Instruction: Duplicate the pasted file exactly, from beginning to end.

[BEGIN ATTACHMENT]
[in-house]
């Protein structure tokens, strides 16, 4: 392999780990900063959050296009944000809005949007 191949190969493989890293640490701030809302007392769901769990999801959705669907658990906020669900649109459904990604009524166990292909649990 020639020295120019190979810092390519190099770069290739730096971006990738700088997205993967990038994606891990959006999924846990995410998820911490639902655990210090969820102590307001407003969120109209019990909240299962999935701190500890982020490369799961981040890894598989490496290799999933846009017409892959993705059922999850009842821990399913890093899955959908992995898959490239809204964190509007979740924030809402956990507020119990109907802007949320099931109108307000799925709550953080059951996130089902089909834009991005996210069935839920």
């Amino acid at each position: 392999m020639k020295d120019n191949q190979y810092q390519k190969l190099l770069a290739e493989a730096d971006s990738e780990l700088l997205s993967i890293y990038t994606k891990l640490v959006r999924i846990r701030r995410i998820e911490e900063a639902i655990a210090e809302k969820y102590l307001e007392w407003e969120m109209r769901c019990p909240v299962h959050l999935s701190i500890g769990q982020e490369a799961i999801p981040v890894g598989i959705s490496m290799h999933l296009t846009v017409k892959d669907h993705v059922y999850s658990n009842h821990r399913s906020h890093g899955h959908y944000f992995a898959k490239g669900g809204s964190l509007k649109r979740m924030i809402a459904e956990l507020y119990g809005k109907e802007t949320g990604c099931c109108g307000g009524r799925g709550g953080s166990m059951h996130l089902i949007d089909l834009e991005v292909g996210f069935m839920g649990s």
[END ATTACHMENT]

[in-house]
């Protein structure tokens, strides 16, 4: 392999780990900063959050296009944000809005949007 191949190969493989890293640490701030809302007392769901769990999801959705669907658990906020669900649109459904990604009524166990292909649990 020639020295120019190979810092390519190099770069290739730096971006990738700088997205993967990038994606891990959006999924846990995410998820911490639902655990210090969820102590307001407003969120109209019990909240299962999935701190500890982020490369799961981040890894598989490496290799999933846009017409892959993705059922999850009842821990399913890093899955959908992995898959490239809204964190509007979740924030809402956990507020119990109907802007949320099931109108307000799925709550953080059951996130089902089909834009991005996210069935839920």
């Amino acid at each position: 392999m020639k020295d120019n191949q190979y810092q390519k190969l190099l770069a290739e493989a730096d971006s990738e780990l700088l997205s993967i890293y990038t994606k891990l640490v959006r999924i846990r701030r995410i998820e911490e900063a639902i655990a210090e809302k969820y102590l307001e007392w407003e969120m109209r769901c019990p909240v299962h959050l999935s701190i500890g769990q982020e490369a799961i999801p981040v890894g598989i959705s490496m290799h999933l296009t846009v017409k892959d669907h993705v059922y999850s658990n009842h821990r399913s906020h890093g899955h959908y944000f992995a898959k490239g669900g809204s964190l509007k649109r979740m924030i809402a459904e956990l507020y119990g809005k109907e802007t949320g990604c099931c109108g307000g009524r799925g709550g953080s166990m059951h996130l089902i949007d089909l834009e991005v292909g996210f069935m839920g649990s």